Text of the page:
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Why the central concepts of classical mechanics, viz. Lagrangian and Hamiltonian formalisms cannot address constraint forces like friction and others in dissipative systems?

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marked as duplicate by Qmechanic classical-mechanics Aug 17 '18 at 7:40

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  • $\begingroup$ The paper by Galley here arxiv.org/abs/1210.2745 gives a natural Lagrangian and Hamiltonian formalism for non-conservative systems and thus claims it has filled a long standing gap in classical mechanics. I'm a little surprised here. How could nobody would have done it atleast a 100 years ago ? This paper in 2013 really amazes me. $\endgroup$ – k.kulkarni19952 Jan 1 '18 at 19:37
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    $\begingroup$ Hamiltonian systems cannot in principle, because, Hamiltonian systems must obey Liouville's theorem, that is, the phase space volume must be conserved. Dissipative systems violate Liouville's theorem. The only way to "make" a dissipative system Hamiltonian is by extending the phase space somehow, by adding more variables, but, then one is left with the problem of whether or not these extra variables are physical. $\endgroup$ – Dr. Ikjyot Singh Kohli Jan 1 '18 at 22:32
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All the kinds of constraints you can have in your, say, lagrangian system must satisfy a relation called ideality of the constraint, which takes into account the so called virtual displacements, indeed it states: $$\sum_i\bar{N}_i\cdot\delta \bar{r}_i=0.$$ This is a statement you use for building your configuration space.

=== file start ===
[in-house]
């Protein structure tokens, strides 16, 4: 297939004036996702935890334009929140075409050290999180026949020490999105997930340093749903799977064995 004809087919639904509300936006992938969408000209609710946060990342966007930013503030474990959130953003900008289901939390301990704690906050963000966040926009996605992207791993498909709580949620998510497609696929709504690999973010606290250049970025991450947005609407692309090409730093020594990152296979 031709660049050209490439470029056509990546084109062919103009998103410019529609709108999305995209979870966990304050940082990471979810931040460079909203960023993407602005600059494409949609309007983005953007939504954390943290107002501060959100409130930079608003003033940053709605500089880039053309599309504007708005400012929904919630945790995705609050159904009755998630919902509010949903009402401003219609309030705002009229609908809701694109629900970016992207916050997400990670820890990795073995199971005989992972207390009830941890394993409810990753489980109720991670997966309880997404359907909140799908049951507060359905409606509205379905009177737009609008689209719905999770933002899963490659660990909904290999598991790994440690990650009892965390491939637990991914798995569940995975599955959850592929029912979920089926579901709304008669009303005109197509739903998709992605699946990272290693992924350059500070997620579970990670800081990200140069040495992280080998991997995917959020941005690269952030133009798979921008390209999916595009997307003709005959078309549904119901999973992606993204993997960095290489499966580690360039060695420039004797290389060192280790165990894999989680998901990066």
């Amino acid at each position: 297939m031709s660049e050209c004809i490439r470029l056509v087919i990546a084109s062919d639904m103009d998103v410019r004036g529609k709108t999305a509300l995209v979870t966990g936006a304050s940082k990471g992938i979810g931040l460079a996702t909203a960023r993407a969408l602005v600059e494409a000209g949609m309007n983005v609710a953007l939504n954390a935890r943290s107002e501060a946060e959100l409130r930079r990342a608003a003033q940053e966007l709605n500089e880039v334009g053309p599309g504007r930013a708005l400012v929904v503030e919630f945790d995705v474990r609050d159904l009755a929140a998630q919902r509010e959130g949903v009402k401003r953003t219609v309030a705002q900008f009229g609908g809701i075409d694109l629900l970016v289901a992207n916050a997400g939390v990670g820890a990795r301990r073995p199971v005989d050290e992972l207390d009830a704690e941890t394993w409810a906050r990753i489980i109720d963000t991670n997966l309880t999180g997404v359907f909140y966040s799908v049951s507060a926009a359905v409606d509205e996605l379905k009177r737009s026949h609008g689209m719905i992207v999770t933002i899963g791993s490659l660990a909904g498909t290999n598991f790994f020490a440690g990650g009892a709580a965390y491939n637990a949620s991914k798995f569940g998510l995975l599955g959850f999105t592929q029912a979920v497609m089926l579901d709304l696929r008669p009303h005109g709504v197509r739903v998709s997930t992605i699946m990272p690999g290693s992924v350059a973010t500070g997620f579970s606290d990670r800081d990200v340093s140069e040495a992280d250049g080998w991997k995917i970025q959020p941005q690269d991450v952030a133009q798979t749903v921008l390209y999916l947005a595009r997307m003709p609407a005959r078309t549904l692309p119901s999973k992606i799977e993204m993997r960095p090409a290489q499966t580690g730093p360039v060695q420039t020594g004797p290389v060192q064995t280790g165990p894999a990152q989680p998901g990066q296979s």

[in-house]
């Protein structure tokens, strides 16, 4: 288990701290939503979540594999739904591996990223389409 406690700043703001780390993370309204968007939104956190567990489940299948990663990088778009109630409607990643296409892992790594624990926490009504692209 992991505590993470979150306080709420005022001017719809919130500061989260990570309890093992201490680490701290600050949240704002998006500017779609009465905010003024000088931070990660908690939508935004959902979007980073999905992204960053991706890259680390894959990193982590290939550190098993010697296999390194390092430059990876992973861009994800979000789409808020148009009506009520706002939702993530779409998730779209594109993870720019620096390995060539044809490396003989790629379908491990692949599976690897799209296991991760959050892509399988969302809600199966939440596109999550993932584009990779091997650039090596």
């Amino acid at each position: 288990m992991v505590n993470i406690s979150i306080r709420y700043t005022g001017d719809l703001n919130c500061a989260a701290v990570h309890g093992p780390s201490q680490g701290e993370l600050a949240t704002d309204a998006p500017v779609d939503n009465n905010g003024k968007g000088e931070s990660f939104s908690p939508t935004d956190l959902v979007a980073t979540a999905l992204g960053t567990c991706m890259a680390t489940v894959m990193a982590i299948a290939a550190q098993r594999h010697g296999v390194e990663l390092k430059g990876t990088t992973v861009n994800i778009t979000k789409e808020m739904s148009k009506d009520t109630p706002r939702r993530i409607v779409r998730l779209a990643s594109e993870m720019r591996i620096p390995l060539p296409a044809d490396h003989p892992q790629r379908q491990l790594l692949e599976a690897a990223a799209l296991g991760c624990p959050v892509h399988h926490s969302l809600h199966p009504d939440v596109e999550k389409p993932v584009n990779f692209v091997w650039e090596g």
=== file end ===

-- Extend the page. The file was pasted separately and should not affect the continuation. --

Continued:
You see that this is a requirement which excludes dynamical frictions as constraints. Nontheless, you can use pure rolling as a constraint since in that case you demonstrate it is ideal.

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  • $\begingroup$ I know that the formalisms are based on these assumptions. But I was quite confused how Lagrangian etc. formalisms turned out to be useful, say for engineers. Since it did not address the ubiquitous existence of friction and viscous forces. $\endgroup$ – k.kulkarni19952 Jan 4 '18 at 12:13
  • $\begingroup$ For viscous forces it is possible to define a "generalized force" actually. But Lagrangian formalism is extremely important because for a dynamical system it tells you much more (say in a much more easier way) than newtonian formalism, for what concerns classical mechanics. Then, lagrangian formalism can be used not only for newtonian mechanics. In physics it is everywhere, from classical mechanics to Quantum Field Theory and General Relativity... $\endgroup$ – Bellem Jan 4 '18 at 12:51

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